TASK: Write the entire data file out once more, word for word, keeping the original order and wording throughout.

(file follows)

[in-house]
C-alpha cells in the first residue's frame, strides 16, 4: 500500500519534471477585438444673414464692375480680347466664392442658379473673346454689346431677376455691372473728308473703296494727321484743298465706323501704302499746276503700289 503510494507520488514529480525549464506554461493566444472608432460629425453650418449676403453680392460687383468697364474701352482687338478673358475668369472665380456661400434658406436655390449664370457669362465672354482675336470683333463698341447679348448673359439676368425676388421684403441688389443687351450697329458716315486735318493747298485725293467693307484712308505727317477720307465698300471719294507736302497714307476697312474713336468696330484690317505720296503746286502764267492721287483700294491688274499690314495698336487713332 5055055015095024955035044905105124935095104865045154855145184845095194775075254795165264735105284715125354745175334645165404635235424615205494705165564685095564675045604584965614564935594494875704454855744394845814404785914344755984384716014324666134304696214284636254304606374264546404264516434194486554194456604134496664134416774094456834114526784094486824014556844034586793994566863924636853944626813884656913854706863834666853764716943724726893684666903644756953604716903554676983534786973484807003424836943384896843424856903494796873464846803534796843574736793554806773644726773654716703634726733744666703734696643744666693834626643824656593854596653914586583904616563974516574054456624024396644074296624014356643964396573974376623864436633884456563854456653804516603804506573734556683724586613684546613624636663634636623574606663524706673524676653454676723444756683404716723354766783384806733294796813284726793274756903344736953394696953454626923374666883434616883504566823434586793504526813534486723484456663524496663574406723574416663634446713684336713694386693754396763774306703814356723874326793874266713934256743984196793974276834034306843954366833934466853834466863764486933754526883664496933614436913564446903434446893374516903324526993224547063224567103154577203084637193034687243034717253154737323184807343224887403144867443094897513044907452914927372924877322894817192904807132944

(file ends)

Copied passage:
[in-house]
C-alpha cells in the first residue's frame, strides 16, 4: 500500500519534471477585438444673414464692375480680347466664392442658379473673346454689346431677376455691372473728308473703296494727321484743298465706323501704302499746276503700289 503510494507520488514529480525549464506554461493566444472608432460629425453650418449676403453680392460687383468697364474701352482687338478673358475668369472665380456661400434658406436655390449664370457669362465672354482675336470683333463698341447679348448673359439676368425676388421684403441688389443687351450697329458716315486735318493747298485725293467693307484712308505727317477720307465698300471719294507736302497714307476697312474713336468696330484690317505720296503746286502764267492721287483700294491688274499690314495698336487713332 5055055015095024955035044905105124935095104865045154855145184845095194775075254795165264735105284715125354745175334645165404635235424615205494705165564685095564675045604584965614564935594494875704454855744394845814404785914344755984384716014324666134304696214284636254304606374264546404264516434194486554194456604134496664134416774094456834114526784094486824014556844034586793994566863924636853944626813884656913854706863834666853764716943724726893684666903644756953604716903554676983534786973484807003424836943384896843424856903494796873464846803534796843574736793554806773644726773654716703634726733744666703734696643744666693834626643824656593854596653914586583904616563974516574054456624024396644074296624014356643964396573974376623864436633884456563854456653804516603804506573734556683724586613684546613624636663634636623574606663524706673524676653454676723444756683404716723354766783384806733294796813284726793274756903344736953394696953454626923374666883434616883504566823434586793504526813534486723484456663524496663574406723574416663634446713684336713694386693754396763774306703814356723874326793874266713934256743984196793974276834034306843954366833934466853834466863764486933754526883664496933614436913564446903434446893374516903324526993224547063224567103154577203084637193034687243034717253154737323184807343224887403144867443094897513044907452914927372924877322894817192904807132944